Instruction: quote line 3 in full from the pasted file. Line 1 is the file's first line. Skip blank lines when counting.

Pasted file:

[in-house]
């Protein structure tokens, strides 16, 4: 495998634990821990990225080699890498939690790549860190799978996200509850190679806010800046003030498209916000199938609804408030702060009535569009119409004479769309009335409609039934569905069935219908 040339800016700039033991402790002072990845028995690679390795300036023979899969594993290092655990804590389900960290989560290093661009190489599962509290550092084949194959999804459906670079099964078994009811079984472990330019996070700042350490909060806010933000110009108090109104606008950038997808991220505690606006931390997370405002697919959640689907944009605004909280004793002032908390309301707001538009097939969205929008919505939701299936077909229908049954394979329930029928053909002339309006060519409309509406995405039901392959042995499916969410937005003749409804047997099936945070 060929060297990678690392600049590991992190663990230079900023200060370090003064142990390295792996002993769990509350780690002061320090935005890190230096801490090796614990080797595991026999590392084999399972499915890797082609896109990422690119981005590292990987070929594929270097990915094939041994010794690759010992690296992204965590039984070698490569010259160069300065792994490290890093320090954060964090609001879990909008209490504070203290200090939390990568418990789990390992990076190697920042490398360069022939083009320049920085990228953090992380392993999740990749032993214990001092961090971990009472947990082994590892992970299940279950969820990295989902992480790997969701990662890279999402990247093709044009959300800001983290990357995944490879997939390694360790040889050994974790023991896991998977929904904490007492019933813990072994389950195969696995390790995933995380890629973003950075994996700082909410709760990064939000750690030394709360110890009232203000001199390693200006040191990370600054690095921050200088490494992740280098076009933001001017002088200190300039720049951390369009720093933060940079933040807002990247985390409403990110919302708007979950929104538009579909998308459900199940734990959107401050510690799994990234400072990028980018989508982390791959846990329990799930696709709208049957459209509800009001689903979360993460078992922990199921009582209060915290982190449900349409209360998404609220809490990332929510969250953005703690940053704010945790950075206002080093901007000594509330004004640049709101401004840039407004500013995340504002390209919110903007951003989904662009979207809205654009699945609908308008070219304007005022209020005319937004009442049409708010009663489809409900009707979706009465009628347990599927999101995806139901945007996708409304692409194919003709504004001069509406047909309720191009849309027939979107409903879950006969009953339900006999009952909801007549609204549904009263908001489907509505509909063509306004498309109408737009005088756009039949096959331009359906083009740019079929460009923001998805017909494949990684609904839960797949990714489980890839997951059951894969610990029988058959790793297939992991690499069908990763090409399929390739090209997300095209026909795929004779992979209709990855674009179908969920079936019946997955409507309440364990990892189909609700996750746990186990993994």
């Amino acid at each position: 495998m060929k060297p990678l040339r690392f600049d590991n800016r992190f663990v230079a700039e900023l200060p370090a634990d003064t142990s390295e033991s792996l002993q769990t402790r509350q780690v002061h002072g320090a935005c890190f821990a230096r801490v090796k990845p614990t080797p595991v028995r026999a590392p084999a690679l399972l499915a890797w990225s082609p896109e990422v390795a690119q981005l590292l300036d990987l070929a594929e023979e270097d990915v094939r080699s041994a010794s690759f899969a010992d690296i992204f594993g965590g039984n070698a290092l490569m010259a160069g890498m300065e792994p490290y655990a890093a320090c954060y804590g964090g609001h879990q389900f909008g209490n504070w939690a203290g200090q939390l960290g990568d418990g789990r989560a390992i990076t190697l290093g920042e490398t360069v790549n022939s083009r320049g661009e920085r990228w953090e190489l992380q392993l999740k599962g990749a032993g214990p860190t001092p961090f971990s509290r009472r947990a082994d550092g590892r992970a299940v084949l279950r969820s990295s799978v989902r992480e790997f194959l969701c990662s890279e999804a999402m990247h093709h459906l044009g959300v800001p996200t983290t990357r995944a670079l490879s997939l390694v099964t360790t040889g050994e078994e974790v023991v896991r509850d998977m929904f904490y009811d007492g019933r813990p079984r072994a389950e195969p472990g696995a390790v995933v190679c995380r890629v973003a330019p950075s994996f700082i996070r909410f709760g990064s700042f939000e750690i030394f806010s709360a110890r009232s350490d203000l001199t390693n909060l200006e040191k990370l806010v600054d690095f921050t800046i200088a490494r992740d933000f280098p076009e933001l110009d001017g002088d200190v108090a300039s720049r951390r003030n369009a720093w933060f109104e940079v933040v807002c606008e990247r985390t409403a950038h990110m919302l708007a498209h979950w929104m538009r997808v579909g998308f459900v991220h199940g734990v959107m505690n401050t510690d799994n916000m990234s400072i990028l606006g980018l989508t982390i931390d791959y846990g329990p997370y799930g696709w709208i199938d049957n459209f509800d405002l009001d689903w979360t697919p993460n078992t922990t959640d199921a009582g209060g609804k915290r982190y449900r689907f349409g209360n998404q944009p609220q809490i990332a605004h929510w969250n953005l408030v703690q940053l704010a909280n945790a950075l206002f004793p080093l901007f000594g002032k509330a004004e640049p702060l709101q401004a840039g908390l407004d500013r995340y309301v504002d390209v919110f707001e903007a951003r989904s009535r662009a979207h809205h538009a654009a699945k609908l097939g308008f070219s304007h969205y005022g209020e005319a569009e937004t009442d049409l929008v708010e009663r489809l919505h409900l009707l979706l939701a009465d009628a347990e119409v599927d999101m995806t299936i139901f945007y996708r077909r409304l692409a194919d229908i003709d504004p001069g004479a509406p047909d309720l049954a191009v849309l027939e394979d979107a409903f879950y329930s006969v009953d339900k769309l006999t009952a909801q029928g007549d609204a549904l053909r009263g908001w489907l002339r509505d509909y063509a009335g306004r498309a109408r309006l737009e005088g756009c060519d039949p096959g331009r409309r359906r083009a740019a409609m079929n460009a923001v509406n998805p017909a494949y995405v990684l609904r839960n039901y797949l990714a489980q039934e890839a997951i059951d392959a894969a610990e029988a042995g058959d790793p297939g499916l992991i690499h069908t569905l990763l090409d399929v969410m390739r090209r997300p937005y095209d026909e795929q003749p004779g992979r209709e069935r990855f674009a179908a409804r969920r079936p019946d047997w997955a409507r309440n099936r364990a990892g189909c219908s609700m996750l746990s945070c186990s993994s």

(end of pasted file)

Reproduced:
């Amino acid at each position: 495998m060929k060297p990678l040339r690392f600049d590991n800016r992190f663990v230079a700039e900023l200060p370090a634990d003064t142990s390295e033991s792996l002993q769990t402790r509350q780690v002061h002072g320090a935005c890190f821990a230096r801490v090796k990845p614990t080797p595991v028995r026999a590392p084999a690679l399972l499915a890797w990225s082609p896109e990422v390795a690119q981005l590292l300036d990987l070929a594929e023979e270097d990915v094939r080699s041994a010794s690759f899969a010992d690296i992204f594993g965590g039984n070698a290092l490569m010259a160069g890498m300065e792994p490290y655990a890093a320090c954060y804590g964090g609001h879990q389900f909008g209490n504070w939690a203290g200090q939390l960290g990568d418990g789990r989560a390992i990076t190697l290093g920042e490398t360069v790549n022939s083009r320049g661009e920085r990228w953090e190489l992380q392993l999740k599962g990749a032993g214990p860190t001092p961090f971990s509290r009472r947990a082994d550092g590892r992970a299940v084949l279950r969820s990295s799978v989902r992480e790997f194959l969701c990662s890279e999804a999402m990247h093709h459906l044009g959300v800001p996200t983290t990357r995944a670079l490879s997939l390694v099964t360790t040889g050994e078994e974790v023991v896991r509850d998977m929904f904490y009811d007492g019933r813990p079984r072994a389950e195969p472990g696995a390790v995933v190679c995380r890629v973003a330019p950075s994996f700082i996070r909410f709760g990064s700042f939000e750690i030394f806010s709360a110890r009232s350490d203000l001199t390693n909060l200006e040191k990370l806010v600054d690095f921050t800046i200088a490494r992740d933000f280098p076009e933001l110009d001017g002088d200190v108090a300039s720049r951390r003030n369009a720093w933060f109104e940079v933040v807002c606008e990247r985390t409403a950038h990110m919302l708007a498209h979950w929104m538009r997808v579909g998308f459900v991220h199940g734990v959107m505690n401050t510690d799994n916000m990234s400072i990028l606006g980018l989508t982390i931390d791959y846990g329990p997370y799930g696709w709208i199938d049957n459209f509800d405002l009001d689903w979360t697919p993460n078992t922990t959640d199921a009582g209060g609804k915290r982190y449900r689907f349409g209360n998404q944009p609220q809490i990332a605004h929510w969250n953005l408030v703690q940053l704010a909280n945790a950075l206002f004793p080093l901007f000594g002032k509330a004004e640049p702060l709101q401004a840039g908390l407004d500013r995340y309301v504002d390209v919110f707001e903007a951003r989904s009535r662009a979207h809205h538009a654009a699945k609908l097939g308008f070219s304007h969205y005022g209020e005319a569009e937004t009442d049409l929008v708010e009663r489809l919505h409900l009707l979706l939701a009465d009628a347990e119409v599927d999101m995806t299936i139901f945007y996708r077909r409304l692409a194919d229908i003709d504004p001069g004479a509406p047909d309720l049954a191009v849309l027939e394979d979107a409903f879950y329930s006969v009953d339900k769309l006999t009952a909801q029928g007549d609204a549904l053909r009263g908001w489907l002339r509505d509909y063509a009335g306004r498309a109408r309006l737009e005088g756009c060519d039949p096959g331009r409309r359906r083009a740019a409609m079929n460009a923001v509406n998805p017909a494949y995405v990684l609904r839960n039901y797949l990714a489980q039934e890839a997951i059951d392959a894969a610990e029988a042995g058959d790793p297939g499916l992991i690499h069908t569905l990763l090409d399929v969410m390739r090209r997300p937005y095209d026909e795929q003749p004779g992979r209709e069935r990855f674009a179908a409804r969920r079936p019946d047997w997955a409507r309440n099936r364990a990892g189909c219908s609700m996750l746990s945070c186990s993994s």